I'm pretty sure you can overcome the polling limits on the keyboard side: it's all about how the OS wants to use the data. The Das Keyboard has full polling when you're connected with PS/2, meaning you can press all the keys at once and they'll be recognized. With the USB adapter plugged in, the limit is 6. What's interesting is that the PS/2 adapter is inserted over top of the USB plug, so PS/2 is getting all its data from what's coming through the USB plug.
Posted : Wednesday, 20 February 2013, 03:10
spinal
OK, the joypads would have been delivered yesterday morning had I been home, so today I need to go for a nice walk to the post office... grrrrrr....

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Posted : Wednesday, 20 February 2013, 06:00
rockford
Exercise is good for you
Posted : Wednesday, 20 February 2013, 09:08
spinal
Updated first post... Now just waiting for the AVR to arrive

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Posted : Wednesday, 27 February 2013, 07:12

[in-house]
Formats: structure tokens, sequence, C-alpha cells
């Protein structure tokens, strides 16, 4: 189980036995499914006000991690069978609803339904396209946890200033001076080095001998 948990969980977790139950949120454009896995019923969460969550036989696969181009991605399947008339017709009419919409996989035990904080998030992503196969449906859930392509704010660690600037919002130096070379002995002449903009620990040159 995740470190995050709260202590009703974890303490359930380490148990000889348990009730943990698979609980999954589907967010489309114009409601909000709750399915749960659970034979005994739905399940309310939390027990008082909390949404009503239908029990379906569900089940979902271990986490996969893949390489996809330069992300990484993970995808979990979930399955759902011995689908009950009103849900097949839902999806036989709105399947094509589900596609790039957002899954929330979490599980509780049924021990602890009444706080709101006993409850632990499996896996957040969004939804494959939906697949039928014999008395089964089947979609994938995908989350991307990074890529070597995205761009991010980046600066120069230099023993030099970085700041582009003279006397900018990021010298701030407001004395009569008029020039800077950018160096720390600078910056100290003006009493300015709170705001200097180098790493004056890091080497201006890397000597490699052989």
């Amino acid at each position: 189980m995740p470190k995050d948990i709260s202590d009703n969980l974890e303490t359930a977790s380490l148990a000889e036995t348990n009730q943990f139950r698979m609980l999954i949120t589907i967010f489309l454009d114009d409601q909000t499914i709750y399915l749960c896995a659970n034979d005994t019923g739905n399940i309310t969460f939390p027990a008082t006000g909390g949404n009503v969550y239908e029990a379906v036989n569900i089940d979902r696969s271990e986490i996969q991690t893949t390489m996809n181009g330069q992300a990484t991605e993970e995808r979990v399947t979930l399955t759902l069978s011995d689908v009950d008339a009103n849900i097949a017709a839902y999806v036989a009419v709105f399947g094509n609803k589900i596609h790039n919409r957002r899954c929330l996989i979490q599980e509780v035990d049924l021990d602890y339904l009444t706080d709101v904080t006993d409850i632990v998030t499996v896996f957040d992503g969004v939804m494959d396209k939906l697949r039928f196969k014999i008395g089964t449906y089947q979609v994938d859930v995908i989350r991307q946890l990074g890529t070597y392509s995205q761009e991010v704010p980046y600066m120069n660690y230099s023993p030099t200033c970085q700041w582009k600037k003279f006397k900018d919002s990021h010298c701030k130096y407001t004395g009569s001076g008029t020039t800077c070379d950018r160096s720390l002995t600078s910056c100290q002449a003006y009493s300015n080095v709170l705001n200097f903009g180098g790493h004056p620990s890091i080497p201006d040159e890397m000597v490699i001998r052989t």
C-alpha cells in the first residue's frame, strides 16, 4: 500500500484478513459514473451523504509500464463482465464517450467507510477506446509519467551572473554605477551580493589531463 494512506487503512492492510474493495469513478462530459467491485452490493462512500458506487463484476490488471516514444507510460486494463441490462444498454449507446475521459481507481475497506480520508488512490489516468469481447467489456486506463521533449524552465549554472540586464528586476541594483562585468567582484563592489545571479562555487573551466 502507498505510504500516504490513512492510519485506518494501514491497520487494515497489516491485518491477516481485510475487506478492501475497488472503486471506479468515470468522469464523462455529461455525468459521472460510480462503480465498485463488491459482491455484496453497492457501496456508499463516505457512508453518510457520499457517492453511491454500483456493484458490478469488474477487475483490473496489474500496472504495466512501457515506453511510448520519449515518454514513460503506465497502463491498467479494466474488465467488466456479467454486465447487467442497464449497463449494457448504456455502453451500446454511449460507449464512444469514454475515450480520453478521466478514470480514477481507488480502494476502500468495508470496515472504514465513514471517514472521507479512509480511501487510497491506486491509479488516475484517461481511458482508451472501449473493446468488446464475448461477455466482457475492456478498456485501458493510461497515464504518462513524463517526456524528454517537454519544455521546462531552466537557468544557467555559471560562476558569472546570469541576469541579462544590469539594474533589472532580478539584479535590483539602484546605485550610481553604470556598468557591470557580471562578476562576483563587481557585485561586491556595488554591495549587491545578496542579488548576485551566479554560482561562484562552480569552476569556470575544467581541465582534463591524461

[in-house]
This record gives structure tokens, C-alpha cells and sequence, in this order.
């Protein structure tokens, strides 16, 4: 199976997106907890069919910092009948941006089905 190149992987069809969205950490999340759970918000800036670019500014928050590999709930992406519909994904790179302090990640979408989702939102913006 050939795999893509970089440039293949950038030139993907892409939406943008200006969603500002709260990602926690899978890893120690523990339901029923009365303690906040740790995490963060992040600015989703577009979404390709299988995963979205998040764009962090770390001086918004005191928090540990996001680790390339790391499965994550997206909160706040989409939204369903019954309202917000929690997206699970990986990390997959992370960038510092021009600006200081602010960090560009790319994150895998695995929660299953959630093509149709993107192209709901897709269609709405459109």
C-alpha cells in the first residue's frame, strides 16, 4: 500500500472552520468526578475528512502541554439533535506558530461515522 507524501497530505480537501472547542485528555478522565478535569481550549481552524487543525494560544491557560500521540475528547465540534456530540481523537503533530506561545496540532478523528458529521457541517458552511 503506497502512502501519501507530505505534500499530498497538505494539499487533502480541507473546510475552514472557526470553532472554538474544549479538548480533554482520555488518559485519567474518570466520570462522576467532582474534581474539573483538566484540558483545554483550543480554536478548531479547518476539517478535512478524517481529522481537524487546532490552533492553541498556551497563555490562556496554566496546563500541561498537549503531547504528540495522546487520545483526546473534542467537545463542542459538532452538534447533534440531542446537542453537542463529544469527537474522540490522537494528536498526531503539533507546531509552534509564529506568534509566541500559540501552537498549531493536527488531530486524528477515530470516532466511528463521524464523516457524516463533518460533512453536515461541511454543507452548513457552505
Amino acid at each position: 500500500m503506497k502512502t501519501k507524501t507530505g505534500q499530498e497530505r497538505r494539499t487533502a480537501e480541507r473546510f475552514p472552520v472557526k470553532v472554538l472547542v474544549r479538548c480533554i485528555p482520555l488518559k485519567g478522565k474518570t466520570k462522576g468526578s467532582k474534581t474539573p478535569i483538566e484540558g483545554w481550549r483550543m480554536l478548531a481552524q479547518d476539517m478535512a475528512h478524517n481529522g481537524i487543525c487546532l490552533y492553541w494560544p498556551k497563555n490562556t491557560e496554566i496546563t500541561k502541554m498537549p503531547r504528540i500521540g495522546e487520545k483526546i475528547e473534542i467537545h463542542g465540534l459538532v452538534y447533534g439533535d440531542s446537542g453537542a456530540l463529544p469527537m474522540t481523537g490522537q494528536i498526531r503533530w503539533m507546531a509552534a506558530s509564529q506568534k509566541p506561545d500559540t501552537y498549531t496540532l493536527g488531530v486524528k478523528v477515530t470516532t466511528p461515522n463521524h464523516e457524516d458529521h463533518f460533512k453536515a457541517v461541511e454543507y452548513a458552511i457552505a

spinal
AVR arrived today, first post updated
Posted : Wednesday, 27 February 2013, 08:24
rockford
Your soldering is bang on by the look of the photos
Posted : Wednesday, 27 February 2013, 14:19
spinal
On the software side, I might as well start over completely. The old code expects the joypad to be permanently connected, as I've made these ones detachable, all hell breaks loose if either of them are not connected.

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Posted : Friday, 01 March 2013, 16:03
spinal
First post updated, Software uploaded!

If anyone tries this, let me know how it goes!

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Posted : Saturday, 30 March 2013, 10:28
spinal
New case!!
Posted : Wednesday, 22 January 2014, 12:43
spinal
Joystick.zip

Edited the above code, now detects an HID joystick with 8 buttons. Rewired slightly, only single pad supported.

Brown = GND
White = +5v
Orange = D0 --- Clock
Yellow = D1 --- Latch
Red = D2 --- Data